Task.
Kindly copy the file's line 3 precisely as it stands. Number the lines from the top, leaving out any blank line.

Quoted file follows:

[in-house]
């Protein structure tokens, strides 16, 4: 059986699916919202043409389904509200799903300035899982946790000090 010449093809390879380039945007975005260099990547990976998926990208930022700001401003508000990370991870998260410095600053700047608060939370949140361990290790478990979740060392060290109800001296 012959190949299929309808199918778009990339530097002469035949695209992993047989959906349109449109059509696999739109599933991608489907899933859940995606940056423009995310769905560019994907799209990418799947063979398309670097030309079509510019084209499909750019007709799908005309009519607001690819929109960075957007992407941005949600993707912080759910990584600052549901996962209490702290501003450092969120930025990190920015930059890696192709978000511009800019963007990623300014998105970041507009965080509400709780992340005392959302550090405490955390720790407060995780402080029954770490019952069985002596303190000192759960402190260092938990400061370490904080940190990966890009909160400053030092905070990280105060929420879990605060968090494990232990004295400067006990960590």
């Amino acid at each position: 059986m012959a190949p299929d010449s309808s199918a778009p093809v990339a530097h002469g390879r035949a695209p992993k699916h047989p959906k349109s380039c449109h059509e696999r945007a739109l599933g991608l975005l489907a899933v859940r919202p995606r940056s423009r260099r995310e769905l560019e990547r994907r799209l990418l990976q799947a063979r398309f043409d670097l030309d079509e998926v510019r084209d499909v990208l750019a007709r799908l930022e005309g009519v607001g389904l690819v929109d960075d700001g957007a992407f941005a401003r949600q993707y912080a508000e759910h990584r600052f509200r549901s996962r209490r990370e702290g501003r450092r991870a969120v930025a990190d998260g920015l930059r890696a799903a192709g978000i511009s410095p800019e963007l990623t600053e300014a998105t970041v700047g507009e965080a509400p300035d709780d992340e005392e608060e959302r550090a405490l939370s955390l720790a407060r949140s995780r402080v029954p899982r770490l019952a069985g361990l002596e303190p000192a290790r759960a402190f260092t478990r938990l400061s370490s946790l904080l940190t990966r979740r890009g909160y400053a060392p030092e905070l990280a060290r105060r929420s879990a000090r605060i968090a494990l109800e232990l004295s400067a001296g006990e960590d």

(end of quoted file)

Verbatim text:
């Amino acid at each position: 059986m012959a190949p299929d010449s309808s199918a778009p093809v990339a530097h002469g390879r035949a695209p992993k699916h047989p959906k349109s380039c449109h059509e696999r945007a739109l599933g991608l975005l489907a899933v859940r919202p995606r940056s423009r260099r995310e769905l560019e990547r994907r799209l990418l990976q799947a063979r398309f043409d670097l030309d079509e998926v510019r084209d499909v990208l750019a007709r799908l930022e005309g009519v607001g389904l690819v929109d960075d700001g957007a992407f941005a401003r949600q993707y912080a508000e759910h990584r600052f509200r549901s996962r209490r990370e702290g501003r450092r991870a969120v930025a990190d998260g920015l930059r890696a799903a192709g978000i511009s410095p800019e963007l990623t600053e300014a998105t970041v700047g507009e965080a509400p300035d709780d992340e005392e608060e959302r550090a405490l939370s955390l720790a407060r949140s995780r402080v029954p899982r770490l019952a069985g361990l002596e303190p000192a290790r759960a402190f260092t478990r938990l400061s370490s946790l904080l940190t990966r979740r890009g909160y400053a060392p030092e905070l990280a060290r105060r929420s879990a000090r605060i968090a494990l109800e232990l004295s400067a001296g006990e960590d």